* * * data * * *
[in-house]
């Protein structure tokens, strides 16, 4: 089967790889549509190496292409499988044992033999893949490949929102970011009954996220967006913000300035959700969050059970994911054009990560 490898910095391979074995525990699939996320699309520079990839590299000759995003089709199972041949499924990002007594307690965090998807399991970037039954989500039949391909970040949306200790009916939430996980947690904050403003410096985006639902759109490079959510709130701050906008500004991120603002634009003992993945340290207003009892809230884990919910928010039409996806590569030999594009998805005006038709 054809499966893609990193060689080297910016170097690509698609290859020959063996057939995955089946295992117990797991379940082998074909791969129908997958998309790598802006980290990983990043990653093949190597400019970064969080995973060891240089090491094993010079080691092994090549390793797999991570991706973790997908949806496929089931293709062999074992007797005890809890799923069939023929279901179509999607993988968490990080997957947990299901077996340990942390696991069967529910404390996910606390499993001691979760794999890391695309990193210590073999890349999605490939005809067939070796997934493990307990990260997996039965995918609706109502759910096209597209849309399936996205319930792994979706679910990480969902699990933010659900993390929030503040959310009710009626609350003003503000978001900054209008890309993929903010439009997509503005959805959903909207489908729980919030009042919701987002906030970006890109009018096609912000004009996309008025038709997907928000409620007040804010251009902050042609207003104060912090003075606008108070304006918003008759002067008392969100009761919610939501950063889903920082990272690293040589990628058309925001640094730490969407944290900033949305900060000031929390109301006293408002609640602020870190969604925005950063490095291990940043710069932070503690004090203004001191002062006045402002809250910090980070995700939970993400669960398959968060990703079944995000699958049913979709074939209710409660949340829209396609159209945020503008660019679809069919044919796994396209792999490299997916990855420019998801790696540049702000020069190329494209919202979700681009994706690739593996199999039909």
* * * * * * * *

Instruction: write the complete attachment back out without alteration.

[in-house]
């Protein structure tokens, strides 16, 4: 089967790889549509190496292409499988044992033999893949490949929102970011009954996220967006913000300035959700969050059970994911054009990560 490898910095391979074995525990699939996320699309520079990839590299000759995003089709199972041949499924990002007594307690965090998807399991970037039954989500039949391909970040949306200790009916939430996980947690904050403003410096985006639902759109490079959510709130701050906008500004991120603002634009003992993945340290207003009892809230884990919910928010039409996806590569030999594009998805005006038709 054809499966893609990193060689080297910016170097690509698609290859020959063996057939995955089946295992117990797991379940082998074909791969129908997958998309790598802006980290990983990043990653093949190597400019970064969080995973060891240089090491094993010079080691092994090549390793797999991570991706973790997908949806496929089931293709062999074992007797005890809890799923069939023929279901179509999607993988968490990080997957947990299901077996340990942390696991069967529910404390996910606390499993001691979760794999890391695309990193210590073999890349999605490939005809067939070796997934493990307990990260997996039965995918609706109502759910096209597209849309399936996205319930792994979706679910990480969902699990933010659900993390929030503040959310009710009626609350003003503000978001900054209008890309993929903010439009997509503005959805959903909207489908729980919030009042919701987002906030970006890109009018096609912000004009996309008025038709997907928000409620007040804010251009902050042609207003104060912090003075606008108070304006918003008759002067008392969100009761919610939501950063889903920082990272690293040589990628058309925001640094730490969407944290900033949305900060000031929390109301006293408002609640602020870190969604925005950063490095291990940043710069932070503690004090203004001191002062006045402002809250910090980070995700939970993400669960398959968060990703079944995000699958049913979709074939209710409660949340829209396609159209945020503008660019679809069919044919796994396209792999490299997916990855420019998801790696540049702000020069190329494209919202979700681009994706690739593996199999039909």